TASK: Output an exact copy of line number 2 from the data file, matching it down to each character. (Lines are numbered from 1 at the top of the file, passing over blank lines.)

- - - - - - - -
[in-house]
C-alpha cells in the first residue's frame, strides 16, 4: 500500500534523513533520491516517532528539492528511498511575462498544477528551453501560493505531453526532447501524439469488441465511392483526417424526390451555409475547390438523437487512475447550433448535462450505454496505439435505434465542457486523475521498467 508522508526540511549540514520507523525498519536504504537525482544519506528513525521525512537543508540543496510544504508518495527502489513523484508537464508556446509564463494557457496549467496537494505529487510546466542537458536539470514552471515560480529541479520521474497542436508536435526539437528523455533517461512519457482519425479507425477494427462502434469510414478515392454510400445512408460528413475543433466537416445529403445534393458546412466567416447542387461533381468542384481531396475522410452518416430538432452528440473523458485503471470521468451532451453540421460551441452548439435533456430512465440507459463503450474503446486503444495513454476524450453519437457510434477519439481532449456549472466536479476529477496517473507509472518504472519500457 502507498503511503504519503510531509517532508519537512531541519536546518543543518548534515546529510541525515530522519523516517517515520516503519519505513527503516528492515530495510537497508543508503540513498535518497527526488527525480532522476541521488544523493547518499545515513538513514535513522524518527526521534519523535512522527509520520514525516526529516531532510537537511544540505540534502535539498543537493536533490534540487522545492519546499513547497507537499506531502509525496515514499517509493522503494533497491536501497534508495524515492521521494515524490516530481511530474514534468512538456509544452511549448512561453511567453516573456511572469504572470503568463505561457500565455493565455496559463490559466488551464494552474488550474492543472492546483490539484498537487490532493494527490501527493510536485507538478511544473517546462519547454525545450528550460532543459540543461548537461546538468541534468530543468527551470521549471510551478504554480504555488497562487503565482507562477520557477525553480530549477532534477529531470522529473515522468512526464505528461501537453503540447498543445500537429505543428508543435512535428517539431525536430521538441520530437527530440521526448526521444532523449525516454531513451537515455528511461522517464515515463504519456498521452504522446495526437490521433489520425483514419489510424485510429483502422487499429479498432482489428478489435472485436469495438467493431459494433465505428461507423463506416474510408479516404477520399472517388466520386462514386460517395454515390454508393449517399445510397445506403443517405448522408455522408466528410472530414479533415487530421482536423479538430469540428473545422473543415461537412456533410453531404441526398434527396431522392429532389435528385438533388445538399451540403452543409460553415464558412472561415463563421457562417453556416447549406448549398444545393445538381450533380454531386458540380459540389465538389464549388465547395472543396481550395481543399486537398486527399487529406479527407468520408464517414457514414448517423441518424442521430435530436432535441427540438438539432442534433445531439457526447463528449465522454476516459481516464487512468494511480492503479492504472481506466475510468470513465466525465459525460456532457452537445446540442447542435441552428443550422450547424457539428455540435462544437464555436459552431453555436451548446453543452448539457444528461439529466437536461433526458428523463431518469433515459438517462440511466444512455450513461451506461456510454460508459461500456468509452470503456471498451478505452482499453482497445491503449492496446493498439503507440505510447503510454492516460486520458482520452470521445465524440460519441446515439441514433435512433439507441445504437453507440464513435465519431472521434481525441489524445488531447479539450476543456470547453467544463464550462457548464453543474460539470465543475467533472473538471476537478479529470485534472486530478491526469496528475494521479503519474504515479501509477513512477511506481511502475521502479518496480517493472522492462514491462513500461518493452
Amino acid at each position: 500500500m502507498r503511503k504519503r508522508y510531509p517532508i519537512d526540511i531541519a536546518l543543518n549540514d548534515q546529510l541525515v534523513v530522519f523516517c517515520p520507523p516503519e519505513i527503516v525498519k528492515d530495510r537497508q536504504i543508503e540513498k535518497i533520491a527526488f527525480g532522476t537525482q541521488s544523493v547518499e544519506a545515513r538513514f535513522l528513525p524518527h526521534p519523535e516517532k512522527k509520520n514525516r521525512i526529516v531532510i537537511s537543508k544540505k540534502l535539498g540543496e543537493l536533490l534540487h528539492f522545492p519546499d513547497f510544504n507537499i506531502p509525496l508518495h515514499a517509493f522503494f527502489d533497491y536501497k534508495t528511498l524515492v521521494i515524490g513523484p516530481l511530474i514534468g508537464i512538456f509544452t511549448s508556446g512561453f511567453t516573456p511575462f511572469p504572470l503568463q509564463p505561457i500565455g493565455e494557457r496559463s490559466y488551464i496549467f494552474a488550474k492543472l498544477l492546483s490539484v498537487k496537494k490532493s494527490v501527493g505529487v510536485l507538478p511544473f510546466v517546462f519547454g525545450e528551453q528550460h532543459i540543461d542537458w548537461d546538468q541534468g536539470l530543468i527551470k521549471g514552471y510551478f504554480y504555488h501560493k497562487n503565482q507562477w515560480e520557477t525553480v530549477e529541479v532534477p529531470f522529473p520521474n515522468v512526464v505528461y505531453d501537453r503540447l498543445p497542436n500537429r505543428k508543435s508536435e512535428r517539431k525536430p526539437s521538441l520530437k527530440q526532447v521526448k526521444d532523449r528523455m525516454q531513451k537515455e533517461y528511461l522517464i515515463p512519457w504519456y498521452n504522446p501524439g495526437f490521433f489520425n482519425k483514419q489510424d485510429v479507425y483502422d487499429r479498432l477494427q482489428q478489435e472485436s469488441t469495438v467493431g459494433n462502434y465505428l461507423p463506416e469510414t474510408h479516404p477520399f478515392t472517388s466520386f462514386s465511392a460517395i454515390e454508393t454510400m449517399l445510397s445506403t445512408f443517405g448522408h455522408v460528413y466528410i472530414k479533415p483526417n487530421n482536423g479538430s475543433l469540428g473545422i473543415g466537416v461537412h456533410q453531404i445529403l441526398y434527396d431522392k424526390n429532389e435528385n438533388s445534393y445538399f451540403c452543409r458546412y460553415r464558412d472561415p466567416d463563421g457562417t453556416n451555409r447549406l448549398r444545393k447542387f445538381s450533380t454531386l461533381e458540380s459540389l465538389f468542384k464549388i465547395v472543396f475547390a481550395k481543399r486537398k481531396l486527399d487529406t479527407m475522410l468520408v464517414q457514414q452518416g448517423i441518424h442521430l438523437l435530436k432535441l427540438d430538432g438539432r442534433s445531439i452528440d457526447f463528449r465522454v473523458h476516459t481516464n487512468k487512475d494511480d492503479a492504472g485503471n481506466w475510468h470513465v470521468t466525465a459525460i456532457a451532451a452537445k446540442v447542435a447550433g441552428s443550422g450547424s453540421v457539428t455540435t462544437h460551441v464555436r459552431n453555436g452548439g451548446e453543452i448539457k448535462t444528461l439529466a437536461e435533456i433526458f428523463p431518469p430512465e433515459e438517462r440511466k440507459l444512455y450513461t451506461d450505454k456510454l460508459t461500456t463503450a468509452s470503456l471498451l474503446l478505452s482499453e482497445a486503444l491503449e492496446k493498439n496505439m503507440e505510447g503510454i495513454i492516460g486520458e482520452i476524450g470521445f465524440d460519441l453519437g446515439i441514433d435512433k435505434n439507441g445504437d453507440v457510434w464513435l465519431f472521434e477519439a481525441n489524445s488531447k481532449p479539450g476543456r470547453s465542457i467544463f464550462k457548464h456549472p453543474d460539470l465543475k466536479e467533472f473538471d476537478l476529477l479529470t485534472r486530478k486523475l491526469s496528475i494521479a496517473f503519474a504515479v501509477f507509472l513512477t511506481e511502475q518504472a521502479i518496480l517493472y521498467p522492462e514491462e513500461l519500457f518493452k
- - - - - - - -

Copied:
C-alpha cells in the first residue's frame, strides 16, 4: 500500500534523513533520491516517532528539492528511498511575462498544477528551453501560493505531453526532447501524439469488441465511392483526417424526390451555409475547390438523437487512475447550433448535462450505454496505439435505434465542457486523475521498467 508522508526540511549540514520507523525498519536504504537525482544519506528513525521525512537543508540543496510544504508518495527502489513523484508537464508556446509564463494557457496549467496537494505529487510546466542537458536539470514552471515560480529541479520521474497542436508536435526539437528523455533517461512519457482519425479507425477494427462502434469510414478515392454510400445512408460528413475543433466537416445529403445534393458546412466567416447542387461533381468542384481531396475522410452518416430538432452528440473523458485503471470521468451532451453540421460551441452548439435533456430512465440507459463503450474503446486503444495513454476524450453519437457510434477519439481532449456549472466536479476529477496517473507509472518504472519500457 502507498503511503504519503510531509517532508519537512531541519536546518543543518548534515546529510541525515530522519523516517517515520516503519519505513527503516528492515530495510537497508543508503540513498535518497527526488527525480532522476541521488544523493547518499545515513538513514535513522524518527526521534519523535512522527509520520514525516526529516531532510537537511544540505540534502535539498543537493536533490534540487522545492519546499513547497507537499506531502509525496515514499517509493522503494533497491536501497534508495524515492521521494515524490516530481511530474514534468512538456509544452511549448512561453511567453516573456511572469504572470503568463505561457500565455493565455496559463490559466488551464494552474488550474492543472492546483490539484498537487490532493494527490501527493510536485507538478511544473517546462519547454525545450528550460532543459540543461548537461546538468541534468530543468527551470521549471510551478504554480504555488497562487503565482507562477520557477525553480530549477532534477529531470522529473515522468512526464505528461501537453503540447498543445500537429505543428508543435512535428517539431525536430521538441520530437527530440521526448526521444532523449525516454531513451537515455528511461522517464515515463504519456498521452504522446495526437490521433489520425483514419489510424485510429483502422487499429479498432482489428478489435472485436469495438467493431459494433465505428461507423463506416474510408479516404477520399472517388466520386462514386460517395454515390454508393449517399445510397445506403443517405448522408455522408466528410472530414479533415487530421482536423479538430469540428473545422473543415461537412456533410453531404441526398434527396431522392429532389435528385438533388445538399451540403452543409460553415464558412472561415463563421457562417453556416447549406448549398444545393445538381450533380454531386458540380459540389465538389464549388465547395472543396481550395481543399486537398486527399487529406479527407468520408464517414457514414448517423441518424442521430435530436432535441427540438438539432442534433445531439457526447463528449465522454476516459481516464487512468494511480492503479492504472481506466475510468470513465466525465459525460456532457452537445446540442447542435441552428443550422450547424457539428455540435462544437464555436459552431453555436451548446453543452448539457444528461439529466437536461433526458428523463431518469433515459438517462440511466444512455450513461451506461456510454460508459461500456468509452470503456471498451478505452482499453482497445491503449492496446493498439503507440505510447503510454492516460486520458482520452470521445465524440460519441446515439441514433435512433439507441445504437453507440464513435465519431472521434481525441489524445488531447479539450476543456470547453467544463464550462457548464453543474460539470465543475467533472473538471476537478479529470485534472486530478491526469496528475494521479503519474504515479501509477513512477511506481511502475521502479518496480517493472522492462514491462513500461518493452